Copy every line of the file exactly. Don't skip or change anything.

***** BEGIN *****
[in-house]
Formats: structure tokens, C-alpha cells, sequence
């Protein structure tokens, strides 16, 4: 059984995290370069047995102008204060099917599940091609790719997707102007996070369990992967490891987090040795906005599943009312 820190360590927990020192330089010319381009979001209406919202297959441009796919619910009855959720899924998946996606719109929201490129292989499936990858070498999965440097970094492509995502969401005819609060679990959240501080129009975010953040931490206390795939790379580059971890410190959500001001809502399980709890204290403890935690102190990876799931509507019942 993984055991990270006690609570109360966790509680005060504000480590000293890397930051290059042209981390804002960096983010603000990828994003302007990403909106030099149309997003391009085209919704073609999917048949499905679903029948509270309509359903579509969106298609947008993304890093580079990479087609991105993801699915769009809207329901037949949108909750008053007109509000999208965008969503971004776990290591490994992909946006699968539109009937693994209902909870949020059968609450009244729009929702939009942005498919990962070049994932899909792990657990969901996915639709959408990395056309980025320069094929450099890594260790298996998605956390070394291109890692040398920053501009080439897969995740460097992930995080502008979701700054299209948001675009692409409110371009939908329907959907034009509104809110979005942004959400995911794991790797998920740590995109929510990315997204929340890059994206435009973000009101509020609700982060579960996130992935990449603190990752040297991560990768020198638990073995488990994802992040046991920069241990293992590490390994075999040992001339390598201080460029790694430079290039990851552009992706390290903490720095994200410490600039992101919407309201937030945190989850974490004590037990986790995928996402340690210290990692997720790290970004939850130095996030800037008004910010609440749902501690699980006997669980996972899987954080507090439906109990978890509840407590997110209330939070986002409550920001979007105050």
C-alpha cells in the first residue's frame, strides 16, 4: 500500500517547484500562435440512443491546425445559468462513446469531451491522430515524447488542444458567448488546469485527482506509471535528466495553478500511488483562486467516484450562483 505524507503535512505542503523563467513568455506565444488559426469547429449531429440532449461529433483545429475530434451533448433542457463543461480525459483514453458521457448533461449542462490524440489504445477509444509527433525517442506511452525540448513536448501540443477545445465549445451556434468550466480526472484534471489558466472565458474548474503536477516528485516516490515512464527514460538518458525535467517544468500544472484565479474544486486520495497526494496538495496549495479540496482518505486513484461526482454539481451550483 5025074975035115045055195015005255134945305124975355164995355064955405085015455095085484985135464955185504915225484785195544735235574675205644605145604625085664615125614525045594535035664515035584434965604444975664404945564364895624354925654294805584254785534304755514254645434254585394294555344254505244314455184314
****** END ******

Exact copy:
[in-house]
Formats: structure tokens, C-alpha cells, sequence
């Protein structure tokens, strides 16, 4: 059984995290370069047995102008204060099917599940091609790719997707102007996070369990992967490891987090040795906005599943009312 820190360590927990020192330089010319381009979001209406919202297959441009796919619910009855959720899924998946996606719109929201490129292989499936990858070498999965440097970094492509995502969401005819609060679990959240501080129009975010953040931490206390795939790379580059971890410190959500001001809502399980709890204290403890935690102190990876799931509507019942 993984055991990270006690609570109360966790509680005060504000480590000293890397930051290059042209981390804002960096983010603000990828994003302007990403909106030099149309997003391009085209919704073609999917048949499905679903029948509270309509359903579509969106298609947008993304890093580079990479087609991105993801699915769009809207329901037949949108909750008053007109509000999208965008969503971004776990290591490994992909946006699968539109009937693994209902909870949020059968609450009244729009929702939009942005498919990962070049994932899909792990657990969901996915639709959408990395056309980025320069094929450099890594260790298996998605956390070394291109890692040398920053501009080439897969995740460097992930995080502008979701700054299209948001675009692409409110371009939908329907959907034009509104809110979005942004959400995911794991790797998920740590995109929510990315997204929340890059994206435009973000009101509020609700982060579960996130992935990449603190990752040297991560990768020198638990073995488990994802992040046991920069241990293992590490390994075999040992001339390598201080460029790694430079290039990851552009992706390290903490720095994200410490600039992101919407309201937030945190989850974490004590037990986790995928996402340690210290990692997720790290970004939850130095996030800037008004910010609440749902501690699980006997669980996972899987954080507090439906109990978890509840407590997110209330939070986002409550920001979007105050």
C-alpha cells in the first residue's frame, strides 16, 4: 500500500517547484500562435440512443491546425445559468462513446469531451491522430515524447488542444458567448488546469485527482506509471535528466495553478500511488483562486467516484450562483 505524507503535512505542503523563467513568455506565444488559426469547429449531429440532449461529433483545429475530434451533448433542457463543461480525459483514453458521457448533461449542462490524440489504445477509444509527433525517442506511452525540448513536448501540443477545445465549445451556434468550466480526472484534471489558466472565458474548474503536477516528485516516490515512464527514460538518458525535467517544468500544472484565479474544486486520495497526494496538495496549495479540496482518505486513484461526482454539481451550483 5025074975035115045055195015005255134945305124975355164995355064955405085015455095085484985135464955185504915225484785195544735235574675205644605145604625085664615125614525045594535035664515035584434965604444975664404945564364895624354925654294805584254785534304755514254645434254585394294555344254505244314455184314